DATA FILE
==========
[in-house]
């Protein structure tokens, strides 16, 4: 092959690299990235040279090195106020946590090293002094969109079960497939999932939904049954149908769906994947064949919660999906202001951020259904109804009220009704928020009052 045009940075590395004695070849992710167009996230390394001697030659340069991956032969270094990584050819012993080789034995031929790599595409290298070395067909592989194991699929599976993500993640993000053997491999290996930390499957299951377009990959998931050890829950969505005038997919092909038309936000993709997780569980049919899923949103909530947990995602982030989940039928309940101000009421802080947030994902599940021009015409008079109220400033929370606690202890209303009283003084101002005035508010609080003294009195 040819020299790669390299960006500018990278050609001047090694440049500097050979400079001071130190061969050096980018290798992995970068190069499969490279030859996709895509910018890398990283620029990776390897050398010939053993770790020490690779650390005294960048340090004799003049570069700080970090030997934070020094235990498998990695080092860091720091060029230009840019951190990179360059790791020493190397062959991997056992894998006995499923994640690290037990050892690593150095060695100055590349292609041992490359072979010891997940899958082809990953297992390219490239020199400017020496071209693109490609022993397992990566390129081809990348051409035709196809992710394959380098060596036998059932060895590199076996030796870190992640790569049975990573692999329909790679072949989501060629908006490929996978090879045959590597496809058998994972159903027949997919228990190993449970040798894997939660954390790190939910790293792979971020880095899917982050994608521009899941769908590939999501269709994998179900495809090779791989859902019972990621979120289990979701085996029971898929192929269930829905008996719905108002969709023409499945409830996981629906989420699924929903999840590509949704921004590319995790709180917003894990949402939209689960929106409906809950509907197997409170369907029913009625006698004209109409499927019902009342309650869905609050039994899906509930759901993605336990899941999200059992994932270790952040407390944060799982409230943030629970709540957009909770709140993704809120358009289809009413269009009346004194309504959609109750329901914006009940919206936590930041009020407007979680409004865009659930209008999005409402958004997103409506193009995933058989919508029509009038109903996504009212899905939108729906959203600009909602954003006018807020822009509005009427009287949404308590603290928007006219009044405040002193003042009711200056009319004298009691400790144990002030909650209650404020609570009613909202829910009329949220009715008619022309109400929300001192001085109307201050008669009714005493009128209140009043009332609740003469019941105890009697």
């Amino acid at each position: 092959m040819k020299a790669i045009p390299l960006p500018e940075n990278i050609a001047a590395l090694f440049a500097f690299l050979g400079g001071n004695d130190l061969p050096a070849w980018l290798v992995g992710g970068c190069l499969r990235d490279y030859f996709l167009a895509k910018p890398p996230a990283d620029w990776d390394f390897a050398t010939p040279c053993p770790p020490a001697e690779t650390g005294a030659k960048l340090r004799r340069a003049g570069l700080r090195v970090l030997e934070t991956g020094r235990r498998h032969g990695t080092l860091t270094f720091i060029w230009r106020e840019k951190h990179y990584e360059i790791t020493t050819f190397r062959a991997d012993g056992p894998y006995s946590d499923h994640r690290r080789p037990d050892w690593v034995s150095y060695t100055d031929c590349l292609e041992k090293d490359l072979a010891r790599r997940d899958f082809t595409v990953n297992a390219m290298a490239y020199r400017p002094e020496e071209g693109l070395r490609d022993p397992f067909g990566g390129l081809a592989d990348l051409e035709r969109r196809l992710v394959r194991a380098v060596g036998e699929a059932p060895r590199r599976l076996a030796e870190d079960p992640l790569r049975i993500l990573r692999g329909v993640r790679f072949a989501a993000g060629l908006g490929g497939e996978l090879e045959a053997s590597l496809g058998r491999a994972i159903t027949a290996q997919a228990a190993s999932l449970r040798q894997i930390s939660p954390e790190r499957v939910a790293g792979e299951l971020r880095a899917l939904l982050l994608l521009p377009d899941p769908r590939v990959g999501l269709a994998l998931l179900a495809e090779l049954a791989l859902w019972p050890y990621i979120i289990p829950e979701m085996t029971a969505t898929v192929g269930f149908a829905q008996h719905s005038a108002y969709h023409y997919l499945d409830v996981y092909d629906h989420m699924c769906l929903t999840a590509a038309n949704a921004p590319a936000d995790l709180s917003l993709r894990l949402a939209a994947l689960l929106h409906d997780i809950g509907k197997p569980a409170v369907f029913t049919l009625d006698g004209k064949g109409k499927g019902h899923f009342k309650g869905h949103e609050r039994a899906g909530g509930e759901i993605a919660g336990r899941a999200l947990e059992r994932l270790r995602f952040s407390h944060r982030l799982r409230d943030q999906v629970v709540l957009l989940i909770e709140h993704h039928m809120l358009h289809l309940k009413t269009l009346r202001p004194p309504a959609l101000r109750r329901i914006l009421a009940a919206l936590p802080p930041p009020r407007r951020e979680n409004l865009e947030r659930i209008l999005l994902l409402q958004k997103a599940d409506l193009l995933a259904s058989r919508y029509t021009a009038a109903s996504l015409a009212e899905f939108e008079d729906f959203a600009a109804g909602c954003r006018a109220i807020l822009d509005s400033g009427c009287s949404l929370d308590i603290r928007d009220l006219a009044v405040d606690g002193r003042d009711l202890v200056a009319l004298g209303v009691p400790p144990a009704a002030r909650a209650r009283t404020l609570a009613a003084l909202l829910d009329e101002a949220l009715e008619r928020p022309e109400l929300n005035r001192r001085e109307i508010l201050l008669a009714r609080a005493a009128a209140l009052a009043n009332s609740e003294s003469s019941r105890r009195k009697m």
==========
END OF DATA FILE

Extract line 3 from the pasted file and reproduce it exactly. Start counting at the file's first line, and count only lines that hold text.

């Amino acid at each position: 092959m040819k020299a790669i045009p390299l960006p500018e940075n990278i050609a001047a590395l090694f440049a500097f690299l050979g400079g001071n004695d130190l061969p050096a070849w980018l290798v992995g992710g970068c190069l499969r990235d490279y030859f996709l167009a895509k910018p890398p996230a990283d620029w990776d390394f390897a050398t010939p040279c053993p770790p020490a001697e690779t650390g005294a030659k960048l340090r004799r340069a003049g570069l700080r090195v970090l030997e934070t991956g020094r235990r498998h032969g990695t080092l860091t270094f720091i060029w230009r106020e840019k951190h990179y990584e360059i790791t020493t050819f190397r062959a991997d012993g056992p894998y006995s946590d499923h994640r690290r080789p037990d050892w690593v034995s150095y060695t100055d031929c590349l292609e041992k090293d490359l072979a010891r790599r997940d899958f082809t595409v990953n297992a390219m290298a490239y020199r400017p002094e020496e071209g693109l070395r490609d022993p397992f067909g990566g390129l081809a592989d990348l051409e035709r969109r196809l992710v394959r194991a380098v060596g036998e699929a059932p060895r590199r599976l076996a030796e870190d079960p992640l790569r049975i993500l990573r692999g329909v993640r790679f072949a989501a993000g060629l908006g490929g497939e996978l090879e045959a053997s590597l496809g058998r491999a994972i159903t027949a290996q997919a228990a190993s999932l449970r040798q894997i930390s939660p954390e790190r499957v939910a790293g792979e299951l971020r880095a899917l939904l982050l994608l521009p377009d899941p769908r590939v990959g999501l269709a994998l998931l179900a495809e090779l049954a791989l859902w019972p050890y990621i979120i289990p829950e979701m085996t029971a969505t898929v192929g269930f149908a829905q008996h719905s005038a108002y969709h023409y997919l499945d409830v996981y092909d629906h989420m699924c769906l929903t999840a590509a038309n949704a921004p590319a936000d995790l709180s917003l993709r894990l949402a939209a994947l689960l929106h409906d997780i809950g509907k197997p569980a409170v369907f029913t049919l009625d006698g004209k064949g109409k499927g019902h899923f009342k309650g869905h949103e609050r039994a899906g909530g509930e759901i993605a919660g336990r899941a999200l947990e059992r994932l270790r995602f952040s407390h944060r982030l799982r409230d943030q999906v629970v709540l957009l989940i909770e709140h993704h039928m809120l358009h289809l309940k009413t269009l009346r202001p004194p309504a959609l101000r109750r329901i914006l009421a009940a919206l936590p802080p930041p009020r407007r951020e979680n409004l865009e947030r659930i209008l999005l994902l409402q958004k997103a599940d409506l193009l995933a259904s058989r919508y029509t021009a009038a109903s996504l015409a009212e899905f939108e008079d729906f959203a600009a109804g909602c954003r006018a109220i807020l822009d509005s400033g009427c009287s949404l929370d308590i603290r928007d009220l006219a009044v405040d606690g002193r003042d009711l202890v200056a009319l004298g209303v009691p400790p144990a009704a002030r909650a209650r009283t404020l609570a009613a003084l909202l829910d009329e101002a949220l009715e008619r928020p022309e109400l929300n005035r001192r001085e109307i508010l201050l008669a009714r609080a005493a009128a209140l009052a009043n009332s609740e003294s003469s019941r105890r009195k009697m």